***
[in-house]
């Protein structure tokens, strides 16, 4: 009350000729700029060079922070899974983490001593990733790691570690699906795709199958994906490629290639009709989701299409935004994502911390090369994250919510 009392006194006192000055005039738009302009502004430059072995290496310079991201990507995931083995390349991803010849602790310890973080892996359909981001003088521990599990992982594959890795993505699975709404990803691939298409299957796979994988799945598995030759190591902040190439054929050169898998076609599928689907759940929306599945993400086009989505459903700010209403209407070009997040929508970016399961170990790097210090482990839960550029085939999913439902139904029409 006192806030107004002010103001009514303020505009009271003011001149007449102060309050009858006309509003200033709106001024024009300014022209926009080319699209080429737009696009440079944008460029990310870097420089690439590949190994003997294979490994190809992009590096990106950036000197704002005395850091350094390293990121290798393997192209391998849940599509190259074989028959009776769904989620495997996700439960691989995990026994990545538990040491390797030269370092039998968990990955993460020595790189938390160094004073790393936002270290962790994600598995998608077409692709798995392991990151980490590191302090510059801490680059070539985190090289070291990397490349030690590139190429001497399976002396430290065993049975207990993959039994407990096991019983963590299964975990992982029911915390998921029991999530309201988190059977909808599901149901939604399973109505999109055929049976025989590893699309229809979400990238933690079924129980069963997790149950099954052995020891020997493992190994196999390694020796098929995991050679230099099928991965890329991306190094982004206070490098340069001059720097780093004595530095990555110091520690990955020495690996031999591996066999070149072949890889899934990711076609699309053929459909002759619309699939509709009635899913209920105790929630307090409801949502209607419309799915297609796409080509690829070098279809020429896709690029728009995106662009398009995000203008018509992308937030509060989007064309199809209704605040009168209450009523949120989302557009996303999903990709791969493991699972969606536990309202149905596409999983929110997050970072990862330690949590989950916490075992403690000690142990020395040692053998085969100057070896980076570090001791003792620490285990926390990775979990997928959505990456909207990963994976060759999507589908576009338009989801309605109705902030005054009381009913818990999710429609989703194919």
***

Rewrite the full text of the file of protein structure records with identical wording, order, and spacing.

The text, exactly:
[in-house]
């Protein structure tokens, strides 16, 4: 009350000729700029060079922070899974983490001593990733790691570690699906795709199958994906490629290639009709989701299409935004994502911390090369994250919510 009392006194006192000055005039738009302009502004430059072995290496310079991201990507995931083995390349991803010849602790310890973080892996359909981001003088521990599990992982594959890795993505699975709404990803691939298409299957796979994988799945598995030759190591902040190439054929050169898998076609599928689907759940929306599945993400086009989505459903700010209403209407070009997040929508970016399961170990790097210090482990839960550029085939999913439902139904029409 006192806030107004002010103001009514303020505009009271003011001149007449102060309050009858006309509003200033709106001024024009300014022209926009080319699209080429737009696009440079944008460029990310870097420089690439590949190994003997294979490994190809992009590096990106950036000197704002005395850091350094390293990121290798393997192209391998849940599509190259074989028959009776769904989620495997996700439960691989995990026994990545538990040491390797030269370092039998968990990955993460020595790189938390160094004073790393936002270290962790994600598995998608077409692709798995392991990151980490590191302090510059801490680059070539985190090289070291990397490349030690590139190429001497399976002396430290065993049975207990993959039994407990096991019983963590299964975990992982029911915390998921029991999530309201988190059977909808599901149901939604399973109505999109055929049976025989590893699309229809979400990238933690079924129980069963997790149950099954052995020891020997493992190994196999390694020796098929995991050679230099099928991965890329991306190094982004206070490098340069001059720097780093004595530095990555110091520690990955020495690996031999591996066999070149072949890889899934990711076609699309053929459909002759619309699939509709009635899913209920105790929630307090409801949502209607419309799915297609796409080509690829070098279809020429896709690029728009995106662009398009995000203008018509992308937030509060989007064309199809209704605040009168209450009523949120989302557009996303999903990709791969493991699972969606536990309202149905596409999983929110997050970072990862330690949590989950916490075992403690000690142990020395040692053998085969100057070896980076570090001791003792620490285990926390990775979990997928959505990456909207990963994976060759999507589908576009338009989801309605109705902030005054009381009913818990999710429609989703194919």